This third post in our ongoing series of new WCAG 2.1 Success Criteria covers the next success criterion within the new 2.5 Input Modalities guideline aimed at mobile: 2.5.2 Pointer Cancellation (Level A).
Guideline 2.5 Input Modalities
Make it easier for users to operate functionality through various inputs beyond keyboard.
SC 2.5.2 Pointer Cancellation (Level A)
For functionality that can be operated using a single pointer, at least one of the following is true:
- No Down-Event: The down-event of the pointer is not used to execute any part of the function;
- Abort or Undo: Completion of the function is on the up-event, and a mechanism is available to abort the function before completion or to undo the function after completion;
- Up Reversal: The up-event reverses any outcome of the preceding down-event;
- Essential: Completing the function on the down-event is essential.
Functions that emulate a keyboard or numeric keypad key press are considered essential.
This requirement applies to web content that interprets pointer actions (i.e. this does not apply to actions that are required to operate the user agent or assistive technology).
This success criterion is a bit more challenging to understand. It helps people with tremors or mobility impairments who may touch or click on the wrong location by mistake. This mistake can cause an unintended action. This success criterion also benefits people with cognitive disabilities. They get confused when something unexpected happens because they activated a control by accident. All users benefit from the addition of undo. Let’s examine each part of the success criterion.
No Down Event
The down event activates at the moment when you press down a mouse button, touch down on a surface, or press down a key. The associated action is immediately carried out. When action happens on the down event, clicking or touching in the wrong location causes an unanticipated event. If no actions occur on the down event, a user is less likely to invoke that action by mistake.
Abort or Undo
The up event refers to releasing the pressed mouse button, lifting a finger or pointer, or releasing a key. When the action happens on the up event, the user can verify that the finger or pointer is over the correct location before lifting it to cause the action. To cancel the action, the user can release the pointer when it is not over the target. The developer can also provide an option to undo the action.
If the user touches down on the wrong location she can slide her finger or pointer off of that location before lifting it. This will cancel the unintended action.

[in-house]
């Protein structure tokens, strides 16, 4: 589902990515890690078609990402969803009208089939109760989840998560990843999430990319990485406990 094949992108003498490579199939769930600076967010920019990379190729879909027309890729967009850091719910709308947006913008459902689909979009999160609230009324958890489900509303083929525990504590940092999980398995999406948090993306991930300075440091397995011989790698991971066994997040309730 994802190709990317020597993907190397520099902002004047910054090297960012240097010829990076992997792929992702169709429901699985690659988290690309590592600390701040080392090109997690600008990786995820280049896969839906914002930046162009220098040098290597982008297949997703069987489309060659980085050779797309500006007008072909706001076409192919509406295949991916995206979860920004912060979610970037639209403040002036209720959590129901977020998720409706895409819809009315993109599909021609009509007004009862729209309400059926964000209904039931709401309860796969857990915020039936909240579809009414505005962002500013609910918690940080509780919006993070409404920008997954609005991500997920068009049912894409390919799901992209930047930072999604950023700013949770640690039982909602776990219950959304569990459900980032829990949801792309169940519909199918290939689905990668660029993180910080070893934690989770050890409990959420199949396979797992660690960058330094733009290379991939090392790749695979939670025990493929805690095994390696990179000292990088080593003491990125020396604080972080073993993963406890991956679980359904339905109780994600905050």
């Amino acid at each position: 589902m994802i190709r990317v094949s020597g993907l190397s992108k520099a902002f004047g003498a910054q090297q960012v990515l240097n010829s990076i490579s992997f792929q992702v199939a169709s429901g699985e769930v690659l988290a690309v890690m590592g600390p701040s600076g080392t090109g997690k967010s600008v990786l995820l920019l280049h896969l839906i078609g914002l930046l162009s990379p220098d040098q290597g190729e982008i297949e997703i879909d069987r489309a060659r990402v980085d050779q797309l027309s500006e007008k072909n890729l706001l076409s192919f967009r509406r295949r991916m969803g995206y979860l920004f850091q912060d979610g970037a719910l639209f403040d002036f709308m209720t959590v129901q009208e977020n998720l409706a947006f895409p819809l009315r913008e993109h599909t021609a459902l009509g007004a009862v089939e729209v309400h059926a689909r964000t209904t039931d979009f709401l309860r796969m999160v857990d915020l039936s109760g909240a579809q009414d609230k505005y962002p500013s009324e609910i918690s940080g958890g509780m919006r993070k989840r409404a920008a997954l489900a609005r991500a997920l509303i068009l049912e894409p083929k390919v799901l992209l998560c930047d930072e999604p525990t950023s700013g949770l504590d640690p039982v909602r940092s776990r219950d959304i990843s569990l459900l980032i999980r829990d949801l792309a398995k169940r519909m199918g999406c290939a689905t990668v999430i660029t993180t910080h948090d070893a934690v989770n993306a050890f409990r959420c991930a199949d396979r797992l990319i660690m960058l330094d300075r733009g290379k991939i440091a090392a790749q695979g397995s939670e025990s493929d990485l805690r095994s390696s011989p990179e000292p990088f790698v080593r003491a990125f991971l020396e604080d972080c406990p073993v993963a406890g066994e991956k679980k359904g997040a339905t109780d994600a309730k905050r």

Applications to simulate playing the piano or drums need the action to happen on the down event. It would be unnatural if the sound of a piano key press happened when you lift your finger from the key. Playing the Whack-a-Mole game would be awkward if the mole was not “hit” until you lifted the hammer.
An application that accepts donations can provide more than one way to make a donation.
- The user makes a donation by clicking on a coin shaped button with the donation amount. The user can move the pointer off of the coin before releasing it to stop the donation.
- Another example uses drag and drop. The user clicks down and drags the coin into a donation bucket. The user cancels the donation by releasing the pointer before it is over the target bucket.
- In the drag and drop example, when the user releases the coin into the bucket, a confirmation dialog requires the user to confirm the donation. Of course to support success criterion 2.1.1, the drag and drop example also provides full keyboard support!
The following example video shows a drag-and-drop donation flow: First the events are cancelled by not dragging the dollar amount over the target area, When the dollar amount is dragged over the target area, a button asks for confirmation of the donation. Finally, at the end of the video the mouse clicks the confirmation button by mistake but moves the mouse pointer from the button before releasing it, cancelling the button click.
Design actions to happen on the up event and provide a mechanism to abort or undo the action. Developers should use the built-in, generic onclick events that happen on the up event by default. Only use the down event when the the behavior is essential.
Drag and drop example video - CC BY-SA 4.0 by Eric Eggert